With all this talk of the IMF, the EU and the bailout fund, i’ve decided to make this an economics free zone tonight. I thought you might all appreciate that.
So instead of talking about recession and depression, let’s lighten the mood a bit and talk training. Here’s a really funny video:
It’s funny because it’s true. Watching that, to me, is like watching Spinal Tap. We were actually talking Eddie Bravo and the whole Twister/rubber guard fad from a few years back in the gym today. For those of you not in the know, The Twister is the name of a spinal lock/control position that was made popular by Eddie Bravo in the mid noughties. He essentially espoused a move away from traditional BJJ training into a more MMA focussed style of grappling. Of course, this was also accompanied by a book and DVD set. Well played Eddie.
I fell for that for a short while too. I took to trying to get mission control and lockdown, whip ups and electric chairs. I still, on occasion, do those things for a bit of fun and I’ve found the rubber guard to be of some use in retaining and setting up my favoured guard game.
Now who am I to dismiss Eddie Bravo and his fine books? Well, nobody of course. I’m a lowly coach in the MMA backwater of Dublin. It’s the whole Rubber Guard culture annoys me, not the techniques and not Eddie Bravo himself. See George Sotiropolous for good Lockdown technique by the way.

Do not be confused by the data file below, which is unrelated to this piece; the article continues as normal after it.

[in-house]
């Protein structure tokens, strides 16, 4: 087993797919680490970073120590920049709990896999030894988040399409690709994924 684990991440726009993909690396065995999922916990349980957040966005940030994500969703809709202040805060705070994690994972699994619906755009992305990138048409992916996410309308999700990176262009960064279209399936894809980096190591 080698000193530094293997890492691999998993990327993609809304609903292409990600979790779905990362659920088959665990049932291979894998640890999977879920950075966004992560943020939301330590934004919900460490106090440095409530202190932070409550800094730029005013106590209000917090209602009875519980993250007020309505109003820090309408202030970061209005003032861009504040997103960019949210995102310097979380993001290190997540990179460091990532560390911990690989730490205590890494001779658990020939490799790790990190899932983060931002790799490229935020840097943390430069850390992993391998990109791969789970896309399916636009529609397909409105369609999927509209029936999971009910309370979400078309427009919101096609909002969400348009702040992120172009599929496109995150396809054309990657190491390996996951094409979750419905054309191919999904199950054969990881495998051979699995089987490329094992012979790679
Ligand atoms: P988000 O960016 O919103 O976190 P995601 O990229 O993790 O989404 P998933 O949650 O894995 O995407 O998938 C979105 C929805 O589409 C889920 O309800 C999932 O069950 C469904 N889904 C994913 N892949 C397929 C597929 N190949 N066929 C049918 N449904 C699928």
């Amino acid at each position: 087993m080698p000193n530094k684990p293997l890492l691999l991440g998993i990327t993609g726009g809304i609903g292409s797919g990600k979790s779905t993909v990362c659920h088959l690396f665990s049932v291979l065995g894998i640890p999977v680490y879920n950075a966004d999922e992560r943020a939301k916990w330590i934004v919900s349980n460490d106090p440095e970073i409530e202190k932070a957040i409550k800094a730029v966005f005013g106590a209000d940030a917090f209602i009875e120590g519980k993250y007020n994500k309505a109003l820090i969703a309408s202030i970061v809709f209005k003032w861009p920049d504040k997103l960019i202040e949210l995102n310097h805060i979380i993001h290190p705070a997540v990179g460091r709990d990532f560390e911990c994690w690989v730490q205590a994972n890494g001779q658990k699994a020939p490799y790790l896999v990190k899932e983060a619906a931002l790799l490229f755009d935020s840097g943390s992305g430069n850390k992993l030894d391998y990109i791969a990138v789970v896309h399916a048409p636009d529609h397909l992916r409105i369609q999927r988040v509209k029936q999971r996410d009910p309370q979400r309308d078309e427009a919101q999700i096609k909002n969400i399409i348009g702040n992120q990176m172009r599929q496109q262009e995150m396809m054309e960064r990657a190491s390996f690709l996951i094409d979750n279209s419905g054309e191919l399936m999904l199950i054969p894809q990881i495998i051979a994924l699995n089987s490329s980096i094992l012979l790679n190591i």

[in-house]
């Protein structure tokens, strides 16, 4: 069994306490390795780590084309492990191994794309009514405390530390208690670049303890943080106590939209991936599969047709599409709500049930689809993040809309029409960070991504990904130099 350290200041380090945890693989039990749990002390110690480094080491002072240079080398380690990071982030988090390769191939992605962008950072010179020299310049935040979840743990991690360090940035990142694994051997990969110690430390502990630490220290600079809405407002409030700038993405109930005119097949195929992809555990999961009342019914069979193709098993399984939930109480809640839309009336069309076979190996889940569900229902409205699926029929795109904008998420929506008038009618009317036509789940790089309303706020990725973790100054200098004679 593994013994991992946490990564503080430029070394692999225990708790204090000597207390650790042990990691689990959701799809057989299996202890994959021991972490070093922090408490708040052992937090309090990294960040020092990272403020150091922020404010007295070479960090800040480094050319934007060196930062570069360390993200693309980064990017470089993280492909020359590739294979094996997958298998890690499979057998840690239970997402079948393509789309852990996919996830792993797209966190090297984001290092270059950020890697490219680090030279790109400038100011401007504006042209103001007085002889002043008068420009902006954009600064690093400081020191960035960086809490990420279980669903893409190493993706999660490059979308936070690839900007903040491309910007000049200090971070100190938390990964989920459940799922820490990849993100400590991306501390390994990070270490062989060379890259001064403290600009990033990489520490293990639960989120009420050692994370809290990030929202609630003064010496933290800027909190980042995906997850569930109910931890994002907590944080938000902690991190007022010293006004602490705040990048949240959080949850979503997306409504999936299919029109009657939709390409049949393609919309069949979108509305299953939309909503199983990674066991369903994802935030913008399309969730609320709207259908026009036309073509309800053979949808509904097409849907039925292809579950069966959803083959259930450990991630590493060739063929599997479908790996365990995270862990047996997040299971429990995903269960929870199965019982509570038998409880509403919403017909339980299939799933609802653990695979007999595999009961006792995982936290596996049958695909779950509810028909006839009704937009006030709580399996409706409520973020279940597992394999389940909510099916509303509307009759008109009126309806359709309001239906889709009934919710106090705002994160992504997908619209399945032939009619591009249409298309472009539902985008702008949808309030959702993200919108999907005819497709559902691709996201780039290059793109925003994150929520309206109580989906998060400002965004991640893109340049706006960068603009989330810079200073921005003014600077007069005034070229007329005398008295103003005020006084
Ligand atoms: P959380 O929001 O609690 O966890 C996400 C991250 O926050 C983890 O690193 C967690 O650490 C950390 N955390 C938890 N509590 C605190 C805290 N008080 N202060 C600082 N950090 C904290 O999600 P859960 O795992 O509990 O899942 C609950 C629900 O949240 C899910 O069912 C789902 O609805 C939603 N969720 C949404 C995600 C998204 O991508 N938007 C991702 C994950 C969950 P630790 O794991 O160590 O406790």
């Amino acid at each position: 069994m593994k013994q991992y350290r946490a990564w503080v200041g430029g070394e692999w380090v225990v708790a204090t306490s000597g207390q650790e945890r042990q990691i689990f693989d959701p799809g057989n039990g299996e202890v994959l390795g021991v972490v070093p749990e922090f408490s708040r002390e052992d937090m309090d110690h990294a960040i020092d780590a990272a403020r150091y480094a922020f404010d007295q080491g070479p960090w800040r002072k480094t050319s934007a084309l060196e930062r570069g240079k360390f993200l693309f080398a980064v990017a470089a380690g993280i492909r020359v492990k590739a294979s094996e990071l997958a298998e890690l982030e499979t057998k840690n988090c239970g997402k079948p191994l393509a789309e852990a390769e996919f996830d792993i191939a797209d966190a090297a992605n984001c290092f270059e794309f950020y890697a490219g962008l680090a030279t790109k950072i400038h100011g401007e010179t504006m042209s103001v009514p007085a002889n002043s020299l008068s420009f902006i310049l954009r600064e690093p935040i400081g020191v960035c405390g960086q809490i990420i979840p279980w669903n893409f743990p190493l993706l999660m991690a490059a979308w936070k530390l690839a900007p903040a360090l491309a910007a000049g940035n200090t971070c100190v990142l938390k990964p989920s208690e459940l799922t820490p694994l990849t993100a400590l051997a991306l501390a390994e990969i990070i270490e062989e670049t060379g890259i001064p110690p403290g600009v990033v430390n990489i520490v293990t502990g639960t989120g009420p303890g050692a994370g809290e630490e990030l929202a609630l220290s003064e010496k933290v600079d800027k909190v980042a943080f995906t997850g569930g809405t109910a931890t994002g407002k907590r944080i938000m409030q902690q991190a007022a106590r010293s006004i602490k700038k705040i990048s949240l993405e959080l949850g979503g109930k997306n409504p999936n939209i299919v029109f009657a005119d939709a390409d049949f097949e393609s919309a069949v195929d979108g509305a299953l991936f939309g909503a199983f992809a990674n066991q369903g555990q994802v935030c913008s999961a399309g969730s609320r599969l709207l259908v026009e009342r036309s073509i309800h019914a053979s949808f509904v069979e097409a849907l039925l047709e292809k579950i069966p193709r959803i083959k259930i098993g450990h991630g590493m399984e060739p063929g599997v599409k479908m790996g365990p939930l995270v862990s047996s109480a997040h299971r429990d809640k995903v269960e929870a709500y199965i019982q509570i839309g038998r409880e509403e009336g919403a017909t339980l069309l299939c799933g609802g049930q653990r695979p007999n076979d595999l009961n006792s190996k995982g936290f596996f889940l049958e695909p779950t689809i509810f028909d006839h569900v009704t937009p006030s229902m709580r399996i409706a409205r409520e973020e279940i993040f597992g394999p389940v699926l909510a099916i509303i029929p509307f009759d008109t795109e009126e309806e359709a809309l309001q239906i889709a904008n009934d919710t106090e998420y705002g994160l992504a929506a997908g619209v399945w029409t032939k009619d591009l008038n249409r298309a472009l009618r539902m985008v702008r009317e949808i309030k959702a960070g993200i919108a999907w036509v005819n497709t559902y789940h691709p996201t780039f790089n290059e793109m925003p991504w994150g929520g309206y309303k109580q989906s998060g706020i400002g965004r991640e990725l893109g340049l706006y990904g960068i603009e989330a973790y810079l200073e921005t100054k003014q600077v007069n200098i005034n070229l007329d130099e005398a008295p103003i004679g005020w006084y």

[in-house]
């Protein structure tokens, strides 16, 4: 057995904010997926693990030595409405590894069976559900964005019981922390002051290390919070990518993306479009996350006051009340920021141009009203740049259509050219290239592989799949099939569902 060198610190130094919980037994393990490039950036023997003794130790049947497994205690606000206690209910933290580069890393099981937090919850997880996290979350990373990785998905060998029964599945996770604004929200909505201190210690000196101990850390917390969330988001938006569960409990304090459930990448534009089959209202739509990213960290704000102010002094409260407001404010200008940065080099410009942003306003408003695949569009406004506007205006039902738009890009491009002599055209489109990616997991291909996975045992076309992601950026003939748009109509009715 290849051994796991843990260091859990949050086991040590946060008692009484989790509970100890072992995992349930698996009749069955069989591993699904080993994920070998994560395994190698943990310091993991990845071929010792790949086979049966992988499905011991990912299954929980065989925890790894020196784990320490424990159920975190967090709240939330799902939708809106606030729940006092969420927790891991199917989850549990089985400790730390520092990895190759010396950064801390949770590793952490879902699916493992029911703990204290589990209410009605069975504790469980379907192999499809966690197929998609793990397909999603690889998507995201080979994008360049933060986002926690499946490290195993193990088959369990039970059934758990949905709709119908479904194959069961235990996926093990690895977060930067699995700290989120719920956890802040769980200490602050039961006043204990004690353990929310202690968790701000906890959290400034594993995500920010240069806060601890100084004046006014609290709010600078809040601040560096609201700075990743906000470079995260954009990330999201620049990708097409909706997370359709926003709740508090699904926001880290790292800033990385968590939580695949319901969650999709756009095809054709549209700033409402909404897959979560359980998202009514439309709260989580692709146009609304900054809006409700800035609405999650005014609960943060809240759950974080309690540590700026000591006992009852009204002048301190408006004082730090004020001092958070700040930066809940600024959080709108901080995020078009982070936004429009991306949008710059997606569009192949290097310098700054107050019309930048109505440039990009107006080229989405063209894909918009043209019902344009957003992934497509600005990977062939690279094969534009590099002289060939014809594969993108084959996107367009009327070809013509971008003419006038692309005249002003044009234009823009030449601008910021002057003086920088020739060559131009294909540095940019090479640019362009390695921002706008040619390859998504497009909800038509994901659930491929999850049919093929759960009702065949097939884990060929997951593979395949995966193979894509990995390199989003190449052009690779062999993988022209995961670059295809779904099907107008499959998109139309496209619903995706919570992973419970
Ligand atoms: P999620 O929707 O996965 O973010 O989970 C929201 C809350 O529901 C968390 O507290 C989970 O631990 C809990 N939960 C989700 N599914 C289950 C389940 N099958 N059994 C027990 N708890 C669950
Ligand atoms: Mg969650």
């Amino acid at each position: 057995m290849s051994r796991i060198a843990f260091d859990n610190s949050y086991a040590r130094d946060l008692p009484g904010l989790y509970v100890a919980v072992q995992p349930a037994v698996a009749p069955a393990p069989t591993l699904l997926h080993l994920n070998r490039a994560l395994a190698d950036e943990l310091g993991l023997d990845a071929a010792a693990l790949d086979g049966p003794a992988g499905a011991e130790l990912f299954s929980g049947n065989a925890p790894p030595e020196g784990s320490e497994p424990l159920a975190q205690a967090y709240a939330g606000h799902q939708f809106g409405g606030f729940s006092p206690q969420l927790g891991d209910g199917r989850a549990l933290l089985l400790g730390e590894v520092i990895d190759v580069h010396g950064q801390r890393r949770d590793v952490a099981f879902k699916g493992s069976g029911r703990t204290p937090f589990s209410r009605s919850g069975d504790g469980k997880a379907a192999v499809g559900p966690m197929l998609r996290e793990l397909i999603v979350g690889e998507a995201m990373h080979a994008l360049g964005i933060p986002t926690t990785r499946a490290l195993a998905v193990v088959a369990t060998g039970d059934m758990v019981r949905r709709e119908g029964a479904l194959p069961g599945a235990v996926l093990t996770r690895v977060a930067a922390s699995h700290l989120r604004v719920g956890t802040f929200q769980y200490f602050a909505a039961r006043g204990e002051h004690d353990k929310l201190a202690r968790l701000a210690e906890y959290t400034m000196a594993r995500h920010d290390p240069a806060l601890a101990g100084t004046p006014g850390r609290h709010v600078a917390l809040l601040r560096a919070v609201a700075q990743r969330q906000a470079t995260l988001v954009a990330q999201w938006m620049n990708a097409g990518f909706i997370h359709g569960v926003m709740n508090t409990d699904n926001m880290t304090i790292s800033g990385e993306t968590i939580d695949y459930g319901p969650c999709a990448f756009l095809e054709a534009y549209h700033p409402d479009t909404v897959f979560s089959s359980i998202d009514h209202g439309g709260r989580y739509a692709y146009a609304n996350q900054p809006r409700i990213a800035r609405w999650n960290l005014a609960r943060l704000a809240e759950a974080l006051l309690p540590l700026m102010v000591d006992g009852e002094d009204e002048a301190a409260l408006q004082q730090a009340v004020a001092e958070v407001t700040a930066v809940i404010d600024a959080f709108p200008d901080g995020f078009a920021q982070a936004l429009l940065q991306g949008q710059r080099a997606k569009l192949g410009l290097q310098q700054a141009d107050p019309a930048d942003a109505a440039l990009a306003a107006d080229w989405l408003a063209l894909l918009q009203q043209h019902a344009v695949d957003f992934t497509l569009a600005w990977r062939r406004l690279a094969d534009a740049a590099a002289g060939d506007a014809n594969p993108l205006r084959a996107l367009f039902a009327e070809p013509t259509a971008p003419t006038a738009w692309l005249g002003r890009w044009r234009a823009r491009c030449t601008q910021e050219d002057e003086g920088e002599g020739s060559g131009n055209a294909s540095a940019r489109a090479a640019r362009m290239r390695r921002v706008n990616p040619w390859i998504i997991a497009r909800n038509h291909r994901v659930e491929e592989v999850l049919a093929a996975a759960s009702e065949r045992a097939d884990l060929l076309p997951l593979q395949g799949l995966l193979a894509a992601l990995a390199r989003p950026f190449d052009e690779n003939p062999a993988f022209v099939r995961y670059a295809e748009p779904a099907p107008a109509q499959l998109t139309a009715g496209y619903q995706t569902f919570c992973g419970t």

Firstly, the idea that Eddie Bravo created a whole new system of fighting on the ground for MMA is rubbish. Bravo trained for years in BJJ with the great JJ Machado before developing another series of techniques (innovative ones) that can be used in MMA and No Gi competition. This means that he had the means to adapt his new techniques to his already high level BJJ game through “normal” BJJ training. So the notion that you can learn how to Lockdown, do Mission Control and the Electric Chair without recourse to training in the fundamental aspects of BJJ is rubbish.
Secondly, the two fingers to the old guys thing that gets my goat. Look, I get it. MMA is new, old is bad, traditional is terrible blah blah blah. There should always be evolution but I don’t think you’ll find anyone who’ll tell you that hip movement, mobility on the mat and good posture in all positions is not required. For me, too much of the whole rubber guard theory depends on you being in bad positions and teaches bad habits to beginners.
Lastly it’s the cultural thing. If Eddie Bravo had been a 40 something, greying, bald man named John Whittlescombe, do you think the rubber guard would be as popular? Maybe with the fighters and coaches who could appreciate it, but with the fans and people who come into gyms looking to learn it? I don’t think so. A whole myth has grown up around it and like much of MMA culture, it depends little on the effectiveness and more on who has better tattoos and more skulls on their tee shirt. It reminds me of the TV producers in The Simpsons trying to create the Poochie character. “Yes, add 50% more attitude. He needs more zing, put some sunglasses on him.” I can’t find the exact quote, but I’m sure you get the point.
Does any of that detract from the effectiveness of the rubber guard? No, but I think if you’re reading this right now you should probably go and shrimp a little more.
Edit: Thanks to Bobby on facebook who reminded me of one of the quotes form that Simpons episode:
“I feel we should rastafy him by … ten percent or so.”